negative interest rates and the effects on the average Joe


negative interest rates and the effects on the average Joe

In: Economics

Low interest rates on loans and mortgages. Possibly easier to get loans as banks don’t want to hold cash. It has an upward effect on (the already very high) stock prices – so investors in equities should do well.

Although this is harder to measure, it probably also increases employment in general (if businesses invest in capacity due to low interest loans)

When you borrow money, you usually have to pay back that money (the principal) and a little extra (interest).

So a negative interest rate means that instead of paying a little extra, you pay less than the original amount! Free money!

Now for obvious reasons such loans shouldn’t exist: after all, people would just loan all the money available, knowing that they will never have to pay back the full amount.

But in certain situations, countries DO want to give out money to people, because they believe giving people money will allow them to do business and grow a country’s economy.

So what these governments do is offer negative interest loans to institutions like banks, who will then use that money as part of their business. This money is used to offer commercial loans to regular people, or for investing in businesses.

So what does this mean for an “average Joe”? Well, when he applies for a loan at the bank, his interest rates will be lower (since the bank got free money, it can offer its services for a better price). Or maybe he gets to keep his job instead of being fired (since the bank used the free money to invest in his employer) etc.

Now this is all a bit of a simplification, but it illustrates how negative interest rates can be used as a tool.

Interest rates are one of a handful of tools in a Central Bank’s toolbox, used to keep an economy stable and healthy. These tools all generally do the same thing: tighten and loosen the money supply. Traditionally, when times are “good”, CB’s tighten the money supply by raising rates and stopping quantitative easing, that way when times get “bad” they have somewhere to go with those things. Hard to lower rates during a crash if you didn’t raise them back up after the last crash was over, right?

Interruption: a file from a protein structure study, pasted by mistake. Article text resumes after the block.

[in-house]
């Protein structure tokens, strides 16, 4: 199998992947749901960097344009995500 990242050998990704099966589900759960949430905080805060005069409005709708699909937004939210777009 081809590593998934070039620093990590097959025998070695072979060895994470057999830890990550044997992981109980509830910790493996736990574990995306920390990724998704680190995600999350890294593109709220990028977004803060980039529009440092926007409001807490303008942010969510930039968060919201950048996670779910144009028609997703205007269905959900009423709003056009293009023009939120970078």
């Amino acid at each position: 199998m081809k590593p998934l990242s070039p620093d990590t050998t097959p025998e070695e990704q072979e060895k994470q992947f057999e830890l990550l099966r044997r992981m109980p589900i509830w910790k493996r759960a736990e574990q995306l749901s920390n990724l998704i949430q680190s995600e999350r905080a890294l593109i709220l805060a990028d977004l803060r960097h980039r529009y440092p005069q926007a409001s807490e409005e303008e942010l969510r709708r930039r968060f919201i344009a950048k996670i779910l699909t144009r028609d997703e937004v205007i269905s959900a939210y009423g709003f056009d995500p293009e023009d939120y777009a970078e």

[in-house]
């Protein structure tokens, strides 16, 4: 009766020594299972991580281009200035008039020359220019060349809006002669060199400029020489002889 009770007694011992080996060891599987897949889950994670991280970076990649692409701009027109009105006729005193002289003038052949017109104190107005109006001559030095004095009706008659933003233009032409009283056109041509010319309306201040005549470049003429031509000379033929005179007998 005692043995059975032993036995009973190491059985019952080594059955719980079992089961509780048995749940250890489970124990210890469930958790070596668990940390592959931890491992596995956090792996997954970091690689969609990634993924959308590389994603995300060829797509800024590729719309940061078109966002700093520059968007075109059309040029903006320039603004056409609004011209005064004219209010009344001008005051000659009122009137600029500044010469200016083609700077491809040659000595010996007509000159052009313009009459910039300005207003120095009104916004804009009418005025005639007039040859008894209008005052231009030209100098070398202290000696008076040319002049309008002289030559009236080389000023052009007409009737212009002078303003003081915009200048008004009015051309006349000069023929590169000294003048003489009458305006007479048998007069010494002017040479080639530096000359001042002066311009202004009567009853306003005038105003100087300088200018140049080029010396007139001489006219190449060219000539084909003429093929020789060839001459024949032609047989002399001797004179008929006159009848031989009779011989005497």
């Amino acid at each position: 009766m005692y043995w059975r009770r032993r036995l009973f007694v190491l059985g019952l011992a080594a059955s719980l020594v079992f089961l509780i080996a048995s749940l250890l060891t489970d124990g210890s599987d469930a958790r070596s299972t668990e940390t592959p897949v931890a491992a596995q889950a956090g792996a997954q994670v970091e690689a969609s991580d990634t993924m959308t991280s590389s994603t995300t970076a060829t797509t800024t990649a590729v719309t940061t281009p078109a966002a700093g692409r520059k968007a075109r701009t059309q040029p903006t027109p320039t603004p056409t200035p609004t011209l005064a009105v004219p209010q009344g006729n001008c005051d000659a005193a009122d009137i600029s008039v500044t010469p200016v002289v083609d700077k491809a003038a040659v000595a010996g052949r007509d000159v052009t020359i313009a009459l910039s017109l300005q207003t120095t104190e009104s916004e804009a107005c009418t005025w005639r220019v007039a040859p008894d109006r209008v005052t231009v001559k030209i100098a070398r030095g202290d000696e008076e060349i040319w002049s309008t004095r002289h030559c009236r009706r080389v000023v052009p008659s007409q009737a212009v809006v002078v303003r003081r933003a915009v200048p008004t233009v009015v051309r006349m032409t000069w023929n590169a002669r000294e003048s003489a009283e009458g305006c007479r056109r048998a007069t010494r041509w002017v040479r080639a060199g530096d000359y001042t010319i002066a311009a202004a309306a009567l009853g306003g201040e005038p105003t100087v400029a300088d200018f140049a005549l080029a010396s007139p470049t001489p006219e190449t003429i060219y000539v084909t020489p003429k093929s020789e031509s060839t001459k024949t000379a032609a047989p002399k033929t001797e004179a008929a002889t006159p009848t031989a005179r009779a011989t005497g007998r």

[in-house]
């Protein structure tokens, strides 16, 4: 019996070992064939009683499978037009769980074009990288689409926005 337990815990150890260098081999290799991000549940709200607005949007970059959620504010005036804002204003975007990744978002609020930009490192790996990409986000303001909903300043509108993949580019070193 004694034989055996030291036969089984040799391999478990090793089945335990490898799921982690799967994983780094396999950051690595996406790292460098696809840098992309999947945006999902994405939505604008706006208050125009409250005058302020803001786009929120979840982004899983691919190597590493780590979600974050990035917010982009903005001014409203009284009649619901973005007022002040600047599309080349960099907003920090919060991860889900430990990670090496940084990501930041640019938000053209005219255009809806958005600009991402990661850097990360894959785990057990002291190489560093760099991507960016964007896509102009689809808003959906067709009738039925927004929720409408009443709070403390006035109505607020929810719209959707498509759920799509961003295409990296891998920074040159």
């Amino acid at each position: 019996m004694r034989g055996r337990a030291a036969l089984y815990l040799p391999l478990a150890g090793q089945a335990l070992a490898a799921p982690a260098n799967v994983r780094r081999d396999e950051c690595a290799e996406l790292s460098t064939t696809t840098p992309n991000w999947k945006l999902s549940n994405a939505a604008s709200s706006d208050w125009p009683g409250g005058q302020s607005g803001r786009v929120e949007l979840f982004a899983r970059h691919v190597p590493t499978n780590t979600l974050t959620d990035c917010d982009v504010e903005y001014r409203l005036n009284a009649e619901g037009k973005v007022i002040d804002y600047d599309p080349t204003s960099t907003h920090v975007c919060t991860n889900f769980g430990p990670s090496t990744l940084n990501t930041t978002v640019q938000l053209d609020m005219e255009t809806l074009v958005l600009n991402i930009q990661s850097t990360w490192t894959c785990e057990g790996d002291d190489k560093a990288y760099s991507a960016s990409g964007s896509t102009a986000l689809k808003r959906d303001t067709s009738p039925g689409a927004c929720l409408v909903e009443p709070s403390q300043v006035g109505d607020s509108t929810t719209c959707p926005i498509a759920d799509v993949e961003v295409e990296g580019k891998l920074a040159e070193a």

But central banks aren’t a one-man army – monetary policy has to work hand-in-hand with fiscal policy, which the government controls, in order to ensure a stable and healthy economy. Right now, global governments aren’t doing their part, leaving central banks in a bit of a bind. The tools they have at their disposal (rates, QE, etc) have diminishing returns the further they go with them, and without matching fiscal policy it doesn’t necessarily go where it’s meant to go. This is why stock markets are at such extended highs and the rich are getting much richer at an accelerated rate, while many markers of the overall global economy are suggesting poor health for “the average Joe” – negative rates for extended times without matching fiscal policy has potential for abuse by the already-wealthy by offering access to easy free money, without providing any incentive to ‘trickle down’ that money into things like raises, bonuses, R&D, etc. Instead, they are using that money for things like record stock-buybacks to help stockholders and various other financial risk instruments (equities, real estate, bitcoin, junk bonds)

TLDR: Negative interest rates are the result of central banks not acting to raise rates when they should have, in part because governments were not doing their part with fiscal policy, and is dangerous because it both widens the wealth gap and leaves central banks poorly positioned to deal with a future recession. Short term, maybe your mortgage rate is a point lower. But long term, at the very least, far more wealth inequality and corporate influence on government along with it.

A negative interest rate is literally the opposite of receiving savings from storing cash. It’s a strategy that a central bank (in most recent history I think Japan had a negative interest rate) to encourage spending and lending to encourage economic growth.

ELI5: When you put money in a savings account, it generates interest and eventually you get more money. Banks have the same thing – but a central bank can enact negative interest rates – meaning when they leave cash in their banks it loses value – meaning it’s more economical for the bank to offer loans instead of hoarding cash.